The EBA retains its powers, which are already stated in legislation, in its role as a mediator in case of conflict between two different supervisors. This includes the possibility of having a binding mediation between two supervisors. We should be subject to the same procedure of mediation as any other supervisor. As a conclusion, the Commission proposals fully respect the roles of both entities with regard to the single market for the 27 and the implementation of the single rulebook.
Lord Vallance of Tummel: The UK Government have pointed out that, as the ECB is an EU institution, it cannot legally be bound by EBA decisions on such aspects as binding mediation. Perhaps the new arrangements are not ambiguous but is it not a strange asymmetry that other national authorities and supervisory bodies are bound by the EBA but the ECB is not?
Vitor Constâncio: We accept that we will be bound in the same way as any other supervisor. We make a distinction between our role in monetary policy, where we are fully independent according to the treaty, and this new role of banking supervision.
The regulation is approved unanimously by the 27 under the terms of Article 127 and defines the specific tasks and role of the ECB in the matter of supervision. That is not to be confused with monetary policy and our full independence there. These are two separate things because Article 127 refers precisely to the fact that these new responsibilities can be given by a Council regulation. This means that in the treaty itself the role of supervision is not defined as an objective within the role of the ECB. It must be given by a new regulation and this new regulation can legally define the terms that give those supervisory tasks to the ECB.
Lord Vallance of Tummel: Can we move on to voting procedures, where there is another element of asymmetry? The UK Government have argued that, since the ECB regulation specifies that the ECB shall now “coordinate and express a common position of representatives from competent authorities of the participating Member States”, that effectively means that participating member states will be required to caucus. If that is the case, it risks ECB domination of EBA decision-making. No matter what the de jure position may be, de facto you may very well find that the ECB dominates the setting of the regulations as well as the application for the supervision.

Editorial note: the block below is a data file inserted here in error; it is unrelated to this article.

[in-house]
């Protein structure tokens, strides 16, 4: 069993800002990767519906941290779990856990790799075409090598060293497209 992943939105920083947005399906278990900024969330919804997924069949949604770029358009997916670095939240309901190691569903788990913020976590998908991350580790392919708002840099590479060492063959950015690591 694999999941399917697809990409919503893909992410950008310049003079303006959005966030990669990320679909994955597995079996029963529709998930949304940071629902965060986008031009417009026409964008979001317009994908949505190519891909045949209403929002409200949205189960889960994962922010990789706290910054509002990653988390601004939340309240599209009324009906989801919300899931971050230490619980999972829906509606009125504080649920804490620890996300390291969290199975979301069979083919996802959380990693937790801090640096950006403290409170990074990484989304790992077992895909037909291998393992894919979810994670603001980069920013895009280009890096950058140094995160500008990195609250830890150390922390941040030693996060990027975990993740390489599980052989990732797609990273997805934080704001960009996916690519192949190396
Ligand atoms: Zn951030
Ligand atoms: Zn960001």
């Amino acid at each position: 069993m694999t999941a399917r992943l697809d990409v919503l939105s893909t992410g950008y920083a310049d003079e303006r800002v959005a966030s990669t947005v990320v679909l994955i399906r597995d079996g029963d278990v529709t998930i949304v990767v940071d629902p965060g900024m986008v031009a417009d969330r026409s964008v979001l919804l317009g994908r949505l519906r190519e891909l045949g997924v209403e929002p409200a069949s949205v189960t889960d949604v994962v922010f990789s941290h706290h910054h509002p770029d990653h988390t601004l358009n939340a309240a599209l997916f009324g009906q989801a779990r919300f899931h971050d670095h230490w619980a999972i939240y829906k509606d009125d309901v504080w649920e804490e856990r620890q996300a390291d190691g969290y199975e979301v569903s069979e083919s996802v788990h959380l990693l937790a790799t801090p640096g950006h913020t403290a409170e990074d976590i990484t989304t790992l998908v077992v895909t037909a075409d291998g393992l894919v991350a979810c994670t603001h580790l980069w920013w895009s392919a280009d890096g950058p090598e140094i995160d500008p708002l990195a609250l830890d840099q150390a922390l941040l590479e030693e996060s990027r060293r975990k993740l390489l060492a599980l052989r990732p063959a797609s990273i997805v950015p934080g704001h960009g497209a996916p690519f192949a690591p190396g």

Vitor Constâncio: I agree that the second question that you now raise is different from the first. On the first, as I said, I see no asymmetry and no problem in overcoming any ambiguity that could exist in the draft that was presented. I am sure that, if there is any ambiguity, it will be corrected in the final version. That is the first possible asymmetry that you mentioned.
The second is the concern that it is more justified. If one were to be totally formal, one would say that given that a monetary union of 17 member countries already exists, the logic of monetary union by itself should, in principle, on many occasions lead the 17 countries to hold the same views about what the EBA does. This sort of convergence of views or interests could very well happen now when there is no supervisory mechanism. That problem is a general consequence of there being a monetary union inside the 27. However, it is not really a problem that we, as the ECB, feel that we have to take a position on, make recommendations on or whatever. We see that it is not our role to do so in respect of the problem that was raised by the UK in particular. It is something that we expect to be solved. I understand the concern, so if some reinforcement of the protection for minorities were to be introduced into the voting procedures of the EBA, we would have no objection. As I said, it is not something with which we have engaged with great interest because we feel that this is a problem for the member states to address and, we hope, to solve in the appropriate way.
Lord Vallance of Tummel: May I ask you about another relationship? How do you foresee the relationship between the ECB, with its macroprudential supervisory role, and the European Systemic Risk Board, the ESRB? How will that work?
Vitor Constâncio: As you know, the ESRB is for the 27 and can issue only warnings and recommendations. Legislation gave no instruments to the ESRB. It will continue to do its job in analysing financial stability in the 27 and to issue warnings and recommendations. Presumably it will issue—it has done so—recommendations to any particular supervisor or group of supervisors. So it can issue recommendations for the single supervisory mechanism in the same way as to any other supervisor. As it was conceived—it is now in legislation—the ESRB can continue to have a role in the system of European supervision.
As you know, it is also foreseen in the legislation itself that in 2014 there will be a review of any revision that was approved to the legislation. We will see how this will happen. I should also say that this reflection could be influenced by the number of countries that, in the end, will join the single supervisory mechanism.